Spring History, Theology, Ethics courses at AMBS

Spring 2014

History of Christianity II HTE502

Biennial — Three hours  — Jamie Pitts
A critical survey of Christianity (A.D. 1300 to the present), comparing the legacies of Byzantium and Rome, assessing the varieties of Reforming movements (Lutheran, Reformed, Anabaptist, Anglican, Roman Catholic; pietist, charismatic, liberationist, etc.). Students will explore major changes and continuities within Orthodoxy, Catholicism, Protestantism in the context of nation formation, and the development of a globally dispersed and diverse Christianity. Also meets the Church History requirement.

Anabaptist History and Theology HTE520E (online)

Annual — Three hours — Lois Barrett
A descriptive and analytic study of the settings, ideas, and personalities that shaped Anabaptism within the context of early sixteenth-century church and society. Bearing in mind the social and political setting, the course will highlight doctrine, ethics, mission, sacramental life, and spirituality in various streams of Anabaptism, noting their common and contrasting characteristics. The relevance of this heritage for contemporary ecumenical, doctrinal, congregational, and personal life will be assessed.

Social Theory for Christian Peacemakers HTE533E

Biennial — Three hours — Gerald Shenk
This course offers an overview of theoretical resources in social science approaches to religion in cultural context, to equip Christian activists who work for justice and peace in developing their own conceptual framework for social and historical analysis. With an online format, participants will bring life experience and direct observations from the frontlines of activism into conversation with the theological convictions and social theory constructs that inform public witness today. Read a more detailed introduction to this course.

Peace Colloquium HTE535

Each semester — One hour — Ted Koontz
This colloquium is for MAPS and other students interested in peace and justice issues. It provides a setting for sharing information and concerns; for encouraging the integration of action, reflection, and prayer; and for nurturing a corporate identity. Meetings are primarily presentations and discussions of interest to participants. The colloquium serves as a forum for the research projects of advanced MAPS students. (It may run jointly with the Mission Colloquium.)

Thinking Ethically HTE541

Annual — Three hours — Joe Kotva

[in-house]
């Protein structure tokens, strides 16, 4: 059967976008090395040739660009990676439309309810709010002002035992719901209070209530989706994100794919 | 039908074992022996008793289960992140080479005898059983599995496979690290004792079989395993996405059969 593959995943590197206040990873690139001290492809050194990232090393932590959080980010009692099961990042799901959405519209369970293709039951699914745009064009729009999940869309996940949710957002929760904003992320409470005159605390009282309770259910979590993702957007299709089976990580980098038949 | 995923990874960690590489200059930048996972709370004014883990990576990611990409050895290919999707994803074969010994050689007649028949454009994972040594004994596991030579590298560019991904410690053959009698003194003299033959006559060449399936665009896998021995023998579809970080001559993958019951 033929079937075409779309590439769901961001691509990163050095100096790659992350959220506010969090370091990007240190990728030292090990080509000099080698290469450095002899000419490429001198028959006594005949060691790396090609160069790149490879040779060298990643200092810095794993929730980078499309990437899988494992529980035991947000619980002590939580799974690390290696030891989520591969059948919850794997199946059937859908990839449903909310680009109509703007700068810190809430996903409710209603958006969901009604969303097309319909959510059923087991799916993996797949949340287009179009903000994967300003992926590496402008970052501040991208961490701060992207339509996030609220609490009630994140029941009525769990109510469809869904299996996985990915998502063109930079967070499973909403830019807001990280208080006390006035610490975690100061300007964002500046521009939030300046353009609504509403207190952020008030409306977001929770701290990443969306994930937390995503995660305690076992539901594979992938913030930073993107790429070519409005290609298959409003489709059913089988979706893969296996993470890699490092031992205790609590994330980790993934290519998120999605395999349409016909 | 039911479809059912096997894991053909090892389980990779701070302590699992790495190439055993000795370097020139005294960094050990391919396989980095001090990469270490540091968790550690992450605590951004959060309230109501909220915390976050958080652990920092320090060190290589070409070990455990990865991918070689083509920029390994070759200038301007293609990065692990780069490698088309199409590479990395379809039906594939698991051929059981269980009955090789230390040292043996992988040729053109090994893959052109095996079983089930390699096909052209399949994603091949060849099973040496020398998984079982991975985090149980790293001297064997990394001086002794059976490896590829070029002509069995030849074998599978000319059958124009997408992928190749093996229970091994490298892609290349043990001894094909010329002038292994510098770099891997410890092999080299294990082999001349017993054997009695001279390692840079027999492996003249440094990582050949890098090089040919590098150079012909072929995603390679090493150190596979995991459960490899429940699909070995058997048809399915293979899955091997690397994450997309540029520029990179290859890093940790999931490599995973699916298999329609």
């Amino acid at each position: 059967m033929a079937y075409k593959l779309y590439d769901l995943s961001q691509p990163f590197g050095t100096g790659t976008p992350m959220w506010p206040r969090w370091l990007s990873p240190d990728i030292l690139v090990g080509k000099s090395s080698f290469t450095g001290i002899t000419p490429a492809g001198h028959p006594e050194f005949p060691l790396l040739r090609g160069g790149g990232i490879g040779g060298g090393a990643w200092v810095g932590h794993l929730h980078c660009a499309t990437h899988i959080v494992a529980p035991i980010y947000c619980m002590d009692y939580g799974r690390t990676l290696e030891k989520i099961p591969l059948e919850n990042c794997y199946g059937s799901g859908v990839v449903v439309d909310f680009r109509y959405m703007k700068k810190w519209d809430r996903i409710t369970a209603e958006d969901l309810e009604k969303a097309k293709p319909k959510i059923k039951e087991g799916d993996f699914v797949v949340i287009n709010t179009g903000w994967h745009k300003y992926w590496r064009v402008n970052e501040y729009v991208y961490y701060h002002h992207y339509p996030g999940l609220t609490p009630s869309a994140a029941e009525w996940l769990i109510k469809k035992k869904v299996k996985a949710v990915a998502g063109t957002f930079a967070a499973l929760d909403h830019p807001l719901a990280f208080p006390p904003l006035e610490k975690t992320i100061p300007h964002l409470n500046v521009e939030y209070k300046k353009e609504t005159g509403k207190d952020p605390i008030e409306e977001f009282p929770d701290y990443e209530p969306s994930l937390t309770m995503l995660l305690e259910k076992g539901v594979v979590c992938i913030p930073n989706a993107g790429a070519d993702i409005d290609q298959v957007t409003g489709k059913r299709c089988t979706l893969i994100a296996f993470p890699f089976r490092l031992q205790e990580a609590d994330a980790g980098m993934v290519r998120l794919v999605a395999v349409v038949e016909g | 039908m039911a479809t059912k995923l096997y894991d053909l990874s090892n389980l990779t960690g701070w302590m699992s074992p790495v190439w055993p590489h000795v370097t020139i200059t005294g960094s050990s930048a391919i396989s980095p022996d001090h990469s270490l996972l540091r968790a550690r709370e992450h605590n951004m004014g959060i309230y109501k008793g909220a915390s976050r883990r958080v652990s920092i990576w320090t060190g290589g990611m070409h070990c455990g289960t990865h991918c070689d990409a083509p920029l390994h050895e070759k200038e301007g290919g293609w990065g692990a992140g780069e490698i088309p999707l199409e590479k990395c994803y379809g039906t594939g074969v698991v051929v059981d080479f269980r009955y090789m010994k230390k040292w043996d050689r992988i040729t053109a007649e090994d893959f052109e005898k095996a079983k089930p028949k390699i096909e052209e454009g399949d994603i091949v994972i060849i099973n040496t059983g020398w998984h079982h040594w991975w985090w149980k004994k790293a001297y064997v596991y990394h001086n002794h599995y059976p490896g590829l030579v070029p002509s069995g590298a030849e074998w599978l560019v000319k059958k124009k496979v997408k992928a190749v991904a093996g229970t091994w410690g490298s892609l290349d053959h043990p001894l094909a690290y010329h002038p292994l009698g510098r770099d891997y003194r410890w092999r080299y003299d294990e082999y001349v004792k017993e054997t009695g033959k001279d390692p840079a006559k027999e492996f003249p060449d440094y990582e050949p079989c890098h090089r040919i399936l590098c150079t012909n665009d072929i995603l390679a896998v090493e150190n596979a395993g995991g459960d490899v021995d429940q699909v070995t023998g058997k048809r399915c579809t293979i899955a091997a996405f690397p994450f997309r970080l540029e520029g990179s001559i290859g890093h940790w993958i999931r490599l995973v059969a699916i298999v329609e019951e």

How should Christians respond to violence, health care, and creation care issues? What choices face us regarding sexuality and systemic racism? To deepen ability to think ethically, students will examine major approaches to the moral life and decision making that draw upon the resources of Christian faith and theology, especially the role of Scripture, Jesus, and the church in ethics.

Christianity in Latin America HTE536

Three hours — Jamie Pitts
This course surveys the history and theology of Christianity in Latin America, from the colonial era to the present. Key topics include colonialism and neo-colonialism; church, state, and revolution; liberation theology; and the rise of Pentecostalism. Special attention will be given to the development of Latin American Anabaptism.

Contemporary Theology HTE625


Biennial — Three hours — Julie Feder
A descriptive and evaluative review of selected Protestant theologians and theological trends in the last 100 years. Attention will be given to the historical and cultural contexts, as well as to the methodological commitments that have shaped contemporary Christian thought, from the theology of the social gospel, neo-orthodoxy, and evangelicalism to narrative, liberation, and postmodern theologies.

Ethics and Practice of Forgiveness HTE657

Occasional  — Three hours — Joe Kotva
Forgiveness plays a central, though poorly understood, role in the New Testament. There is also increasing interest in the topic of “forgiveness”—recently appearing everywhere from superficial self-help books to serious studies of international relations. But what is forgiveness? How does it differ from forgetfulness or indulgence? To whom is forgiveness due? Must we always forgive, even if there is no repentance from the offender? Are Christian notions of forgiveness unrealistic? Perhaps even immoral or unjust? Or do Christian notions of forgiveness offer something unique to the world?